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Browns Valley, Minnesota facts for kids

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Browns Valley
Location of Browns Valleywithin Traverse County, Minnesota
Location of Browns Valley
within Traverse County, Minnesota
Country United States
State Minnesota
County Traverse
 • Total 0.78 sq mi (2.02 km2)
 • Land 0.78 sq mi (2.02 km2)
 • Water 0.00 sq mi (0.00 km2)
988 ft (301 m)
 • Total 589
 • Estimate 
 • Density 676.06/sq mi (261.04/km2)
Time zone UTC-6 (Central (CST))
 • Summer (DST) UTC-5 (CDT)
ZIP code
Area code(s) 320
FIPS code 27-08200
GNIS feature ID 0659752

Browns Valley is a city in Traverse County, Minnesota, United States, adjacent to the South Dakota border. The population was 589 at the 2010 census.

Browns Valley lies along the Little Minnesota River between the northern end of Big Stone Lake and the southern end of Lake Traverse, which is separated from the Little Minnesota River by a low and narrow continental divide that skirts the northern edge of town. The city, both lakes, and the river lie in the Traverse Gap, the bed of ancient, south-flowing Glacial River Warren, the outlet to Glacial Lake Agassiz which, when drained, became the valley of the north-flowing Red River of the North.


Browns Valley was first settled in 1867 by Joseph R. Brown, and named for him. The settlement was platted in 1878. A post office was established in the community in 1867 under the name Lake Traverse. The post office was renamed Browns Valley in 1872. Two properties in the city are listed on the National Register of Historic Places: the 1864 Fort Wadsworth Agency and Scout Headquarters Building within Sam Brown Memorial State Wayside and the 1916 Browns Valley Carnegie Library.


According to the United States Census Bureau, the city has a total area of 0.79 square miles (2.05 km2), all of it land. Browns Valley is rested in an old glacier path.

The Browns Valley weather station records some of Minnesota's highest summer temperatures; on July 31, 2007, a high of 107 °F (42 °C) was registered.

Browns Valley Lies in the center of Traverse Gap, a valley and ancient riverbed. This valley is also home to a continental divide. The divide is the southernmost point of the Northern Divide between the watersheds of the Arctic and the Atlantic Oceans. The area is also home to Browns Valley Man, the oldest human remains found in Minnesota. The remains were found in Traverse Gap and carbon dated to about 9,000 years ago.

Minnesota Highways 27 and 28 are two of the main routes in the community.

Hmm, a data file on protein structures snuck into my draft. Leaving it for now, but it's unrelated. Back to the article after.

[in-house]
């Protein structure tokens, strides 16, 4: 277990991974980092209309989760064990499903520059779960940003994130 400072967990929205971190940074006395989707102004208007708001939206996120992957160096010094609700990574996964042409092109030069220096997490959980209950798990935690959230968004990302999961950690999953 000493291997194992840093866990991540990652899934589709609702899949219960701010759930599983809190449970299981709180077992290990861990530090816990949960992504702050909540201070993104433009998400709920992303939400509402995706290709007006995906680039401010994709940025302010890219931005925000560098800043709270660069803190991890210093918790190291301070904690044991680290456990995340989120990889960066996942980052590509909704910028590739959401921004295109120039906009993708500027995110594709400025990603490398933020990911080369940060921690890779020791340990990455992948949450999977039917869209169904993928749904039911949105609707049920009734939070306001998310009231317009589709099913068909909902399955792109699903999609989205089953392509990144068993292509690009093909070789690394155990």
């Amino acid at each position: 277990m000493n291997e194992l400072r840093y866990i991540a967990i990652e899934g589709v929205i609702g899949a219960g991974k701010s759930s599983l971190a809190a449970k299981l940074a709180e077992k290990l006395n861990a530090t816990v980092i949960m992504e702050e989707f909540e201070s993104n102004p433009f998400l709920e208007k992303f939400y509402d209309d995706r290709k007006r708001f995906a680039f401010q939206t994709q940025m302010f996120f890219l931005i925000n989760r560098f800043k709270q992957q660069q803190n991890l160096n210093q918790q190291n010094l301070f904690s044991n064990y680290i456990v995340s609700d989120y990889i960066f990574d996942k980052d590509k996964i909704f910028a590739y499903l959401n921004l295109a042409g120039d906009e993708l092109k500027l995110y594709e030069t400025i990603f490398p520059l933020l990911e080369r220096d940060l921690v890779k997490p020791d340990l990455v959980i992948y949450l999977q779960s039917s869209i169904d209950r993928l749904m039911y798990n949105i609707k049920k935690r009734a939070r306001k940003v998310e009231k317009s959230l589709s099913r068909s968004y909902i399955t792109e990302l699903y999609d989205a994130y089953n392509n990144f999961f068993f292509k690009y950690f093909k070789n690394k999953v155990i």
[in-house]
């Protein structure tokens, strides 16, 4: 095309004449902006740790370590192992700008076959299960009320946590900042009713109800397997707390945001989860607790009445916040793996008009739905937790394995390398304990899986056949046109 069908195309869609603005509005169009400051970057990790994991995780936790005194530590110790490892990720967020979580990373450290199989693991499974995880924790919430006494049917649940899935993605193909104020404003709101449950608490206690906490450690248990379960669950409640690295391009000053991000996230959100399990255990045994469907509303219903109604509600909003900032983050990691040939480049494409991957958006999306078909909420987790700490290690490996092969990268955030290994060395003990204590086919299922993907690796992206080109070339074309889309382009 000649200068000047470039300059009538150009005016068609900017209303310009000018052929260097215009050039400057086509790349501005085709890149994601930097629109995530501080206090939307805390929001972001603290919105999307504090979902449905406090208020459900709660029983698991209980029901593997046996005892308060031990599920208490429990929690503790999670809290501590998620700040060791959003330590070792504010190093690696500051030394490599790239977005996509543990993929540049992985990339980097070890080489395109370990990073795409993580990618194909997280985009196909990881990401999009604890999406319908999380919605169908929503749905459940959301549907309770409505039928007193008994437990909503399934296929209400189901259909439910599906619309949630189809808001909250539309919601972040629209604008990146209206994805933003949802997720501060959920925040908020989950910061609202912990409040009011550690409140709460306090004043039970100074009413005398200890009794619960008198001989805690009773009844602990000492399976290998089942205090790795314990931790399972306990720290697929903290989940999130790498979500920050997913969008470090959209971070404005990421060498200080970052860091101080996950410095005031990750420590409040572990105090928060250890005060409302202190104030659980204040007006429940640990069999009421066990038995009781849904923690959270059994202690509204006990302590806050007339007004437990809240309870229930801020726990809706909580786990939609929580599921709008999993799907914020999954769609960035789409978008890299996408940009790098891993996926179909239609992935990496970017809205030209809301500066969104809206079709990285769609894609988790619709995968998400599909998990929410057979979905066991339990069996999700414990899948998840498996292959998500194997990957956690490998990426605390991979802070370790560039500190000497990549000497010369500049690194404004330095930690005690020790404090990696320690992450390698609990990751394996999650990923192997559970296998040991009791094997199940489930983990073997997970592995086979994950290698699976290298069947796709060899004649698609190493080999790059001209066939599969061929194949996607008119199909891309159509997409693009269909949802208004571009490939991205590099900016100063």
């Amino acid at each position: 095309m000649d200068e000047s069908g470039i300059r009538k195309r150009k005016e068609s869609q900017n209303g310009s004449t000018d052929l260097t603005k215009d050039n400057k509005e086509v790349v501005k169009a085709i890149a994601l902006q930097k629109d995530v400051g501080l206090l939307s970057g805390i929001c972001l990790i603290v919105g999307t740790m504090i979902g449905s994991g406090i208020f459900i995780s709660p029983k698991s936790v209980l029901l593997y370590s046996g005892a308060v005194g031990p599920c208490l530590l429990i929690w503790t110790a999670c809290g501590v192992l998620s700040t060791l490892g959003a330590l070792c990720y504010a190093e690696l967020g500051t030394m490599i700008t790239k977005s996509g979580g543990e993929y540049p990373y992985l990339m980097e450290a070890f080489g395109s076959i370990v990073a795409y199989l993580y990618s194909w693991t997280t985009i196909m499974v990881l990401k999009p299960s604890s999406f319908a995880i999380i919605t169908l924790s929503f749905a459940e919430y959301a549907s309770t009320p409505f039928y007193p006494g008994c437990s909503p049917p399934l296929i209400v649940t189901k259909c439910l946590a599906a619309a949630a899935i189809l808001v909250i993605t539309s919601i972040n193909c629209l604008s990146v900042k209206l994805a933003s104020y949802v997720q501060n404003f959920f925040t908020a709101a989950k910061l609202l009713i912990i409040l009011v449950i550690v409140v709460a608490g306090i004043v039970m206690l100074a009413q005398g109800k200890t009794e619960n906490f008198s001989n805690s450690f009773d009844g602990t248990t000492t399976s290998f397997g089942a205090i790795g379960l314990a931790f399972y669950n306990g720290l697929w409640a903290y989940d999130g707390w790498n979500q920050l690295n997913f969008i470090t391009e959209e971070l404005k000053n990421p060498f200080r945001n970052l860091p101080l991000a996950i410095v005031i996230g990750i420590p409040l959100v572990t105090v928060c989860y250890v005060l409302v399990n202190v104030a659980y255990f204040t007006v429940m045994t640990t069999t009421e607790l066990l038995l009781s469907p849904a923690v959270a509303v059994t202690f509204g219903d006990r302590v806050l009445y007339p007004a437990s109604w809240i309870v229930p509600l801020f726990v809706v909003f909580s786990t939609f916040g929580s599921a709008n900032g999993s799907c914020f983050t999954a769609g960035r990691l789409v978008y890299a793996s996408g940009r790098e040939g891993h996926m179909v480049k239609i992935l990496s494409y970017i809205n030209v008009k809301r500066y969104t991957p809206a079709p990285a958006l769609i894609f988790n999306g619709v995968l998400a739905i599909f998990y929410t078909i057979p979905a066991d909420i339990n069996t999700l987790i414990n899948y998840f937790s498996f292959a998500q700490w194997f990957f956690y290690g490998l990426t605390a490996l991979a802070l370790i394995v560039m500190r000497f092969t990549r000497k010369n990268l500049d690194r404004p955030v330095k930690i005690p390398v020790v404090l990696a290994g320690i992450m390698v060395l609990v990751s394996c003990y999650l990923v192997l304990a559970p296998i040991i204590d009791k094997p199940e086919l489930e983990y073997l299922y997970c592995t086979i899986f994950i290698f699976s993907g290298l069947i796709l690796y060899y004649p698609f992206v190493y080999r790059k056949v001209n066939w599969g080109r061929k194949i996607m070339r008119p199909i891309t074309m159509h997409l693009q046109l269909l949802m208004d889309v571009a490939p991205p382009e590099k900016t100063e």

Historical population
Census Pop.
1880 64
1890 498 678.1%
1900 721 44.8%
1910 1,058 46.7%
1920 1,073 1.4%
1930 981 −8.6%
1940 1,075 9.6%
1950 1,117 3.9%
1960 1,033 −7.5%
1970 906 −12.3%
1980 887 −2.1%
1990 804 −9.4%
2000 690 −14.2%
2010 589 −14.6%
2019 (est.) 528 −10.4%
U.S. Decennial Census

2010 census

As of the census of 2010, there were 589 people, 247 households, and 141 families residing in the city. The population density was 745.6 inhabitants per square mile (287.9/km2). There were 288 housing units at an average density of 364.6 per square mile (140.8/km2). The racial makeup of the city was 75.2% White, 21.4% Native American, 0.5% Asian, 0.5% from other races, and 2.4% from two or more races. Hispanic or Latino of any race were 2.7% of the population.

There were 247 households, of which 23.5% had children under the age of 18 living with them, 38.5% were married couples living together, 13.0% had a female householder with no husband present, 5.7% had a male householder with no wife present, and 42.9% were non-families. 40.5% of all households were made up of individuals, and 24.3% had someone living alone who was 65 years of age or older. The average household size was 2.23 and the average family size was 2.97.

The median age in the city was 48.3 years. 22.2% of residents were under the age of 18; 5.4% were between the ages of 18 and 24; 18.7% were from 25 to 44; 23.7% were from 45 to 64; and 30.1% were 65 years of age or older. The gender makeup of the city was 46.0% male and 54.0% female.


Browns Valley flood 07
Traverse Gap from ice-covered Lake Traverse at the bottom of frame, south to Big Stone Lake (top). The Little Minnesota River is flooding the valley floor and Browns Valley (center).

In March 2007, Browns Valley was flooded from the north and west by the Little Minnesota River. 100 people had to be evacuated from their homes, a significant percentage of the town's population. The damage was significant enough to warrant a visit from Governor Tim Pawlenty and Congressman Collin Peterson.

Notable people

  • Charles Burnett, officer in Royal Air Force and Royal Australian Air Force during World War I and World War II
  • Osborne Cowles, basketball coach
  • Charles M. Dale, 66th governor of New Hampshire
  • Kathy Skroch, member of the North Dakota House of Representatives
  • Arthur C. Townley, politician
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